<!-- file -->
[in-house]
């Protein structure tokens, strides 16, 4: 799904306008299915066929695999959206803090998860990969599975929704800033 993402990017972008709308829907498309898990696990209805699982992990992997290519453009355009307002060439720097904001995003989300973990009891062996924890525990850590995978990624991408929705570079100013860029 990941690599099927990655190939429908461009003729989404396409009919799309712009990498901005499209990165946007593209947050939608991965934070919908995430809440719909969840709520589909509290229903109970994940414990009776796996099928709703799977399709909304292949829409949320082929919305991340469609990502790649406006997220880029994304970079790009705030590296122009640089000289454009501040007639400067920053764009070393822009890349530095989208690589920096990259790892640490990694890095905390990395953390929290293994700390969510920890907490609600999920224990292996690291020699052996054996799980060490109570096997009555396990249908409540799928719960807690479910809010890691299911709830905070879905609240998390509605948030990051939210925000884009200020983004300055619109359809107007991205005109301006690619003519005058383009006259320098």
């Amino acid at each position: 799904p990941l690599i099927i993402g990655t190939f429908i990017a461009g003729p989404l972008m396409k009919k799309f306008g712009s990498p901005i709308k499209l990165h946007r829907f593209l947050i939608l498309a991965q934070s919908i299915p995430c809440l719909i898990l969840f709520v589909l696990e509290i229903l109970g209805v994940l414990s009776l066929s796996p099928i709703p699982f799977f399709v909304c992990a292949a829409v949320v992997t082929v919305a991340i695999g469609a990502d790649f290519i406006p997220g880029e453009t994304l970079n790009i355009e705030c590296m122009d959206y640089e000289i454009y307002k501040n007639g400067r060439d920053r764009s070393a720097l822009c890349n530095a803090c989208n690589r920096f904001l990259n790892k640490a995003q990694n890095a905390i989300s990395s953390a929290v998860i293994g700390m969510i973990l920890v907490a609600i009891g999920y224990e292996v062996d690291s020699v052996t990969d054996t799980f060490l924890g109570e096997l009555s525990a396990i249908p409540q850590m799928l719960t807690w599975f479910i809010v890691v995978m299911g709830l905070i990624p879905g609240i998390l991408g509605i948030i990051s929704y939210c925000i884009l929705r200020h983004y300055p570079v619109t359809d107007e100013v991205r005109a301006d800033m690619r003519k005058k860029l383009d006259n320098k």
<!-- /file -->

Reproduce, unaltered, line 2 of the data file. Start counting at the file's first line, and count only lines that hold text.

């Protein structure tokens, strides 16, 4: 799904306008299915066929695999959206803090998860990969599975929704800033 993402990017972008709308829907498309898990696990209805699982992990992997290519453009355009307002060439720097904001995003989300973990009891062996924890525990850590995978990624991408929705570079100013860029 990941690599099927990655190939429908461009003729989404396409009919799309712009990498901005499209990165946007593209947050939608991965934070919908995430809440719909969840709520589909509290229903109970994940414990009776796996099928709703799977399709909304292949829409949320082929919305991340469609990502790649406006997220880029994304970079790009705030590296122009640089000289454009501040007639400067920053764009070393822009890349530095989208690589920096990259790892640490990694890095905390990395953390929290293994700390969510920890907490609600999920224990292996690291020699052996054996799980060490109570096997009555396990249908409540799928719960807690479910809010890691299911709830905070879905609240998390509605948030990051939210925000884009200020983004300055619109359809107007991205005109301006690619003519005058383009006259320098």